Neurological recovery after posterior decompression surgery for anterior dural compression in paralytic spinal metastasis
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Paralysis in spinal metastasis is often caused by anterior dural compression, and anterior approach has been frequently chosen for decompression despite its dreadful complications. On the other hand, the effectiveness of posterior indirect decompression has not specifically established. The objective of the present study was to investigate the anatomical patterns of dural compression, and to clarify the effectiveness of posterior surgery for anterior lesions.
We retrospectively analyzed the anatomical patterns of spinal metastasis on MRI images and the neurological recovery in the paralytic patients who underwent posterior decompression and fusion surgery with intraoperative radiation therapy. The recovery rate was compared between those with an anterior or circumferential dural compression (A+), who were indirectly decompressed, and those with a posterior and/or lateral dural compression (A−), who were directly decompressed.
A total of 135 cases were included in the study, and 81.5% had anterior dural compression (A+). In the A+ group, 88.2% of preoperatively non-ambulatory cases regained the gait. Full recovery was achieved in 50% of preoperatively ambulatory cases. These rates were not significantly different from those in the A− group. The rate of gait regain was diminished in the surgeries of the middle thoracic spine (T5-8).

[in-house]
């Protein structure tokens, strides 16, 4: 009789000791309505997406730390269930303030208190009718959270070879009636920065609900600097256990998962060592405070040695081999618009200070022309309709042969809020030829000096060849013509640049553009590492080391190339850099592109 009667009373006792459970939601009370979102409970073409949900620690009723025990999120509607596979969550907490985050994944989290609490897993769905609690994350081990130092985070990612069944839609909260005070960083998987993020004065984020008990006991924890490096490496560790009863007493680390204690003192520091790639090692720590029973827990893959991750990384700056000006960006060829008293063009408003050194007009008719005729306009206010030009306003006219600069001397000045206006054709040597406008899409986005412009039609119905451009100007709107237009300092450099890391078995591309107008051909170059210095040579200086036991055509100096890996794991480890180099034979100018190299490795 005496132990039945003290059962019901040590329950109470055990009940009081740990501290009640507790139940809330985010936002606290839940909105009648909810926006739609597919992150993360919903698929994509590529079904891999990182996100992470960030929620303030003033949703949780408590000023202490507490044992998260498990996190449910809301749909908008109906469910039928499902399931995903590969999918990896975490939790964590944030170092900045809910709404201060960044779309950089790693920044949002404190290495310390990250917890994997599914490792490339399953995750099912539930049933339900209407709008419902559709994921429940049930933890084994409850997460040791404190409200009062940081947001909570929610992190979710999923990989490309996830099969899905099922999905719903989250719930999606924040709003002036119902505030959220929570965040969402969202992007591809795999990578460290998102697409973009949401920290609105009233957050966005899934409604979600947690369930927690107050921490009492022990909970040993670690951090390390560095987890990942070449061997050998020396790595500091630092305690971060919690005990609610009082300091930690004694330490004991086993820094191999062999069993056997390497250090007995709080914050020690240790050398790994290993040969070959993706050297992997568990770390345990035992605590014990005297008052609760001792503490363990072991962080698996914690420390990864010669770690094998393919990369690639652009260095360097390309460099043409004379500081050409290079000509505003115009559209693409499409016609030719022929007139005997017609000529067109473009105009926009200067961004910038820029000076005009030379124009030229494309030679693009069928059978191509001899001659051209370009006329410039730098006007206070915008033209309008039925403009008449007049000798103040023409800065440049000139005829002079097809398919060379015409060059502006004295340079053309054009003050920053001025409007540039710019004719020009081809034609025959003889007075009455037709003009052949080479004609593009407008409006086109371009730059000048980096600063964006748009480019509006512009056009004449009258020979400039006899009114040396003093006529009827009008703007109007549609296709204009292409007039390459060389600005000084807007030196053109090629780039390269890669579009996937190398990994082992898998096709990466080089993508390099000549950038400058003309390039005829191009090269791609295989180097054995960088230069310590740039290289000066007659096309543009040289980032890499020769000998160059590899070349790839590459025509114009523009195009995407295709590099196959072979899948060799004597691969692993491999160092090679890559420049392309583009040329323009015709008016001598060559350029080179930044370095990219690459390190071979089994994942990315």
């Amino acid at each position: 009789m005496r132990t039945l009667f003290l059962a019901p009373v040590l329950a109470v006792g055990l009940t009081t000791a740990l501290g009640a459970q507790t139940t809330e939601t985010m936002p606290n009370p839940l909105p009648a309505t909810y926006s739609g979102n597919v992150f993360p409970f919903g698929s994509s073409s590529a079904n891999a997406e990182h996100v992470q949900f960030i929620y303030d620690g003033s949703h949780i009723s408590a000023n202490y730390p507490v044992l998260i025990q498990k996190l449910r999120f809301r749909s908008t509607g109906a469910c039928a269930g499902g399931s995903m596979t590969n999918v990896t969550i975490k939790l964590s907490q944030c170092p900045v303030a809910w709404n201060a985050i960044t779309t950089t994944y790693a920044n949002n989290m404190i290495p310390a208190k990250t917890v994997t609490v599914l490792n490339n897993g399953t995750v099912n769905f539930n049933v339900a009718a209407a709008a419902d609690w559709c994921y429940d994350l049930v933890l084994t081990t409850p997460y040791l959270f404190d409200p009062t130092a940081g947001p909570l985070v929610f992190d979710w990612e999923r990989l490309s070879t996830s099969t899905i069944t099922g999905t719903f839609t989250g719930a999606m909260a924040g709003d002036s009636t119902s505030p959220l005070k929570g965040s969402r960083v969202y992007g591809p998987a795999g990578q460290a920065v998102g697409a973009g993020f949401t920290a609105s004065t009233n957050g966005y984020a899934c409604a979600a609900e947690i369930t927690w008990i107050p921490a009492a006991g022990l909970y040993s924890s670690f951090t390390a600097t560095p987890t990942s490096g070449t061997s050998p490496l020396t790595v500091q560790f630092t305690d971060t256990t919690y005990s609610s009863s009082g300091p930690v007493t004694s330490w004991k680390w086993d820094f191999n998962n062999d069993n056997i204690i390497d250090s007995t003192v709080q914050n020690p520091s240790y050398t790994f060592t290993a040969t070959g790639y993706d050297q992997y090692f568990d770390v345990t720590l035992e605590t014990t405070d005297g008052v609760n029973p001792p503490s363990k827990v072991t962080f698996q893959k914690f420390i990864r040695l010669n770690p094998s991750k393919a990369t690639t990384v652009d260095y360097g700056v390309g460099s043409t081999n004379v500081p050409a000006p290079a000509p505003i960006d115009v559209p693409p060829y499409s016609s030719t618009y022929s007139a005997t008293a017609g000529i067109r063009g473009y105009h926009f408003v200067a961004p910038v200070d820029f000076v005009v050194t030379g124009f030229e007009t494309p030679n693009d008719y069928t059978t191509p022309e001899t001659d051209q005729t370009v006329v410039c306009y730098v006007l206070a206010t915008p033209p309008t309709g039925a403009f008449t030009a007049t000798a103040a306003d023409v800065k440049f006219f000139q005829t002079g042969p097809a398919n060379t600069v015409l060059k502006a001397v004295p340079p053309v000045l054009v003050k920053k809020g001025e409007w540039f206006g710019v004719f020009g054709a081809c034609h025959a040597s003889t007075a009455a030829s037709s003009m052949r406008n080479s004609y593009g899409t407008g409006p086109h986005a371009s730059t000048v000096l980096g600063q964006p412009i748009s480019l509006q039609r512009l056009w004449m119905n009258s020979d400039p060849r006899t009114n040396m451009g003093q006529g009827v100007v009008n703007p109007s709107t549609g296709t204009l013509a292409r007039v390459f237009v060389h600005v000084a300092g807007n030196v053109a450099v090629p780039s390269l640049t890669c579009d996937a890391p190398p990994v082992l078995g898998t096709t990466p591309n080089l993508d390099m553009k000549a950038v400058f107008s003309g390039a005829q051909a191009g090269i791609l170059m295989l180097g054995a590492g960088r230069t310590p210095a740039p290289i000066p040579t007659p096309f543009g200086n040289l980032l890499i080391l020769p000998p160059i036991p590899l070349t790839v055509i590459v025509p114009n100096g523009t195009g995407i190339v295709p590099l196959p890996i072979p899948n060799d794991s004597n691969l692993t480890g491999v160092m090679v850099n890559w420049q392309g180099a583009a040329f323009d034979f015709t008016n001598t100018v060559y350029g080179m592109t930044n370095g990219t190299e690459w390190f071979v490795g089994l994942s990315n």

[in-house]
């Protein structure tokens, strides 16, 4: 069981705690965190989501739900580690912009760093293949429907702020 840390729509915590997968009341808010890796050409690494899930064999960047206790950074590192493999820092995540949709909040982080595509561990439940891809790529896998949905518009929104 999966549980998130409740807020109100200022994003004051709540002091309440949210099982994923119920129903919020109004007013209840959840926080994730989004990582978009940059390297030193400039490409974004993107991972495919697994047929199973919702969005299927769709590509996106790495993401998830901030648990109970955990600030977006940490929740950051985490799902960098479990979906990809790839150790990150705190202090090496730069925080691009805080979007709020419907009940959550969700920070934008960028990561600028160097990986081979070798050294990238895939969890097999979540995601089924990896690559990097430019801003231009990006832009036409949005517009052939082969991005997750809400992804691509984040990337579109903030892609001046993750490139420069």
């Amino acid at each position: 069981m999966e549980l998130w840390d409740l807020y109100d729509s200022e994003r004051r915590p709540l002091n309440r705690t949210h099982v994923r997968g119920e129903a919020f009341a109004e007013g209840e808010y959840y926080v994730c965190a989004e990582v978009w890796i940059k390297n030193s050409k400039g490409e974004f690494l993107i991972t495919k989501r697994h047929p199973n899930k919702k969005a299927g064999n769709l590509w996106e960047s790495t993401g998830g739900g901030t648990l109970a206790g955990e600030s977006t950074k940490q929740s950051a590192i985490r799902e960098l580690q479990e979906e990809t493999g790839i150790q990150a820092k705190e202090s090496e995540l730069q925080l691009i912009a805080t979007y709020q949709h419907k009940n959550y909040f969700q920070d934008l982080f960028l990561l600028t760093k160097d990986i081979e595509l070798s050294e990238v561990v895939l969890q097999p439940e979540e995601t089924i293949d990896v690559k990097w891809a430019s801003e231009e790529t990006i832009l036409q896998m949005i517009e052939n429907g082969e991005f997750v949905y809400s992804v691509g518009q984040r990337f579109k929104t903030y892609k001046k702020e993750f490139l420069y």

Most spinal metastases cause paralysis by anterior compression; however, the result of posterior indirect decompression was similar to that of posterior direct decompression, although kyphosis negatively affected the result. Anterior decompression might not always be necessary for soft tumor compression as long as the adjuvant therapy is effective for the local control.
KeywordsSpinal metastasis Paralysis Posterior decompression surgery Anterior compression
Conflict of interest
The authors declare that they have no conflict of interest.
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